From Gandi to Mandela, discover the roots of South African democracy to the north of Durban.
The Inanda Heritage Route, located 30km north of Durban, South Africa, is a cradle of South Africa’s democracy. Filled with cultural, heritage and historical sites, visitors can discover the political landscape where South African racial equality was crafted by the likes of Dr John Dube, Mahatma Gandhi and Nelson Mandela. The Route is a must-visit for tourists in the vicinity of Durban. Stop one on the Route is the Phoenix Settlement, where the young lawyer Mahatma Gandhi arrived to represent an Indian client. After being thrown off a train for sitting in a ‘whites only’ section, Gandhi started his civil disobedience movement. It is here that Gandhi started to write his manifesto on non-violent resistance.
Stop two is the settlement of Ekuphakameni, the original site of the Shembe Church (formally known as the Nazareth) founded by prophet Isaiah Shembe; while stop three is the Ohlange Institute, founded by the Rev Dr John Dube, which first opened its doors in 1901. Dube was an educator, editor and a founder and first president of the African National Congress (ANC). Significantly, this is where Nelson Mandela, South Africa’s first democratically-elected president, chose to cast his vote in the historic 1994 elections.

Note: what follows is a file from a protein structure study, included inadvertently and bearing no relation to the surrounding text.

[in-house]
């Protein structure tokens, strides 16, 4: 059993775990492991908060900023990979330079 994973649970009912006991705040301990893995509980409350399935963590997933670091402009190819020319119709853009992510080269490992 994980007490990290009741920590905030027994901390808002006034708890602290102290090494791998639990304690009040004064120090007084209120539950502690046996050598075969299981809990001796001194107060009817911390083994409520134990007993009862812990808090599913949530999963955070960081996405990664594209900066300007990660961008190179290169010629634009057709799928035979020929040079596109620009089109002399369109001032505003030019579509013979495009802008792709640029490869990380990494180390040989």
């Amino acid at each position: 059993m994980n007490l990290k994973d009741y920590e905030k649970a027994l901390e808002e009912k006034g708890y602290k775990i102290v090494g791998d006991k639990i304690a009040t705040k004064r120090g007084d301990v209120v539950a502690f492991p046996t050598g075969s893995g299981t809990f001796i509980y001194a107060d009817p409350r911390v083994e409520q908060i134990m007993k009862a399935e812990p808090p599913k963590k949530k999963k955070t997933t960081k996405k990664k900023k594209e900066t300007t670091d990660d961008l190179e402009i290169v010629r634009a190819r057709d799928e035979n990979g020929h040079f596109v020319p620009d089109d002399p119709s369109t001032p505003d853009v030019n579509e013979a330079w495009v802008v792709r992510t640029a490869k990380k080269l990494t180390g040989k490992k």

Visitors looking to travel the Inanda Heritage Route have three options. They can firstly book through Durban Green Corridor at the Green Hub located at the mouth of the uMngeni River.
The Durban Green Corridor travel agency will also provide a number of activities to do in and around Inanda Dam. In addition, tourists can contact Durban Tourism for a list of tour guides and operators offering half-day and full-day Inanda Heritage Route tours. Thirdly, self drive to Ohlange Institute. But take a guide if at all uncertain about driving through a settlement area.
Hall 20 / Stand 138